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Money Management

BlackRock, several other firms, to pick up external research costs under MiFID II

BlackRock (BLK) will pay for external research costs rather than passing payments to clients, under new European rules effective in 2018.

The Markets in Financial Instruments Directive II, which comes into play Jan. 3, will require financial firms with business or clients in the European Economic Area countries to separate research and execution payments.

The world’s largest money manager, which has $5.7 trillion, said in a statement provided by a spokeswoman: “Delivering the best outcomes for clients requires superior research that combines deep in-house capabilities with the best available external research. BlackRock’s internal research capabilities today include more than 300 professionals and leverage BlackRock’s unique technology, global platform and scale. We are committed to developing our internal capabilities, while ensuring our teams retain access to external research that adds value to the investment process. From January 2018, any external research costs incurred for MiFID-impacted funds and client accounts will be paid for by BlackRock.”

The firm joins a growing list of money managers agreeing to pay for external investment research.

Also Thursday, the €747 billion ($887.4 billion) AXA Investment Managers said it has “undertaken a thorough analysis of our internal research capabilities and our need for externally produced research” and has decided to “fully absorb the costs,” said Andrea Rossi, CEO of the firm, in a statement.

This week Insight Investment, with 552.3 billion ($715.6 billion) under management, said it would absorb all costs associated with externally sourced investment research.

"In delivering best-in-class, customized investment solutions for clients, we make extensive use of our highly regarded proprietary investment research capabilities, supplemented by external research where it makes sense to do so. Under MIFID II, where we choose to use third-party sources to supplement our own research, we will not pass those costs on to clients," said Adrian Grey, chief investment officer-active management, in a statement.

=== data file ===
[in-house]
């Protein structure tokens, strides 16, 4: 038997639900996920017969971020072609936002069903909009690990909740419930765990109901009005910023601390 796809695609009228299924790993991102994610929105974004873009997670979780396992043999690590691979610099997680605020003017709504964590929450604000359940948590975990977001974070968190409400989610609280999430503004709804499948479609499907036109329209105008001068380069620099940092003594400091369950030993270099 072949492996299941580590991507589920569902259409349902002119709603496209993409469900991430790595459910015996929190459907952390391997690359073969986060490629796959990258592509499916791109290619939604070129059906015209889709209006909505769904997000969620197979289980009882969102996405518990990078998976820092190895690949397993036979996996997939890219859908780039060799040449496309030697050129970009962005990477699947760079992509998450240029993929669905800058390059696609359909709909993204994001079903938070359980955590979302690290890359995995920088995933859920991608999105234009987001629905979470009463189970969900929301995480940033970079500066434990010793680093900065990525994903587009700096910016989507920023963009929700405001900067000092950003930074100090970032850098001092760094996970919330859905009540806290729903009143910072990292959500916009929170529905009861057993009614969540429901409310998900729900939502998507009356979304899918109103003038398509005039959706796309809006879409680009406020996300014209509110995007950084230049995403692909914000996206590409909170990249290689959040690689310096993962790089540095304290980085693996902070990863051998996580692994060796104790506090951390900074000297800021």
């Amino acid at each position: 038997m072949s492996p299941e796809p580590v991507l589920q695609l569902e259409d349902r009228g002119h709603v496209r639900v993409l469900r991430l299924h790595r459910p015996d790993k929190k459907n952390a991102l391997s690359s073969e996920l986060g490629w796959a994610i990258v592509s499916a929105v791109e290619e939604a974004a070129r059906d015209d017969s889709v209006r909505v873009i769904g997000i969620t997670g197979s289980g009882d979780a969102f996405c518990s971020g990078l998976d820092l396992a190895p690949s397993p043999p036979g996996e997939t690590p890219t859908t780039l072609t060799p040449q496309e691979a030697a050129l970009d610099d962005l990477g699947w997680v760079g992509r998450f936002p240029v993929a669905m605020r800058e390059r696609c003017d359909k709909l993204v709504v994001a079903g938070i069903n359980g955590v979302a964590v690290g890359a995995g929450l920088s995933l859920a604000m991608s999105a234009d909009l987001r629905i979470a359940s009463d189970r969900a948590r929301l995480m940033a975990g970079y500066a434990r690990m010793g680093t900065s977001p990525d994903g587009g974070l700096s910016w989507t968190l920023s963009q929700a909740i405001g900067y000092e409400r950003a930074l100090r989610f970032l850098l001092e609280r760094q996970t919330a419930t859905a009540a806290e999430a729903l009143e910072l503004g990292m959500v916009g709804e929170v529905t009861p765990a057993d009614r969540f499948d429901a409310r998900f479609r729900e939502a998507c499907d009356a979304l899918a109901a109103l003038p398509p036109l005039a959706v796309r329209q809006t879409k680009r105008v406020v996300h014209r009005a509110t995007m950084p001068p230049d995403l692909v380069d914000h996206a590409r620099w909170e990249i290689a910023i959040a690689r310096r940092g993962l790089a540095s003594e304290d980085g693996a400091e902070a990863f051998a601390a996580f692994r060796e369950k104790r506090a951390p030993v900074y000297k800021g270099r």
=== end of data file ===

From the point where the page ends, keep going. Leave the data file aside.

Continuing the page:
Franklin Templeton (BEN) Investments (BEN), which has $740 billion in assets under management, also said it will pay for third-party research, "to ensure that all of our clients will continue to benefit from both our collaborative global research process and our access to third-party research."

Deutsche Asset Management, with €711 billion, said it will take on costs, meaning "clients will therefore not be burdened with additional costs," said a statement from the firm. "Additionally, Deutsche AM will continue to purchase high-quality external research to ensure its fund managers have all necessary means for their investment processes. To this end, Deutsche Asset Management will negotiate with its third-party research providers to optimize costs."

Newly merged Aberdeen Standard Investments, with 583 billion in assets, will cover the cost of external research, as will the 55.2 billion Newton Investment Management.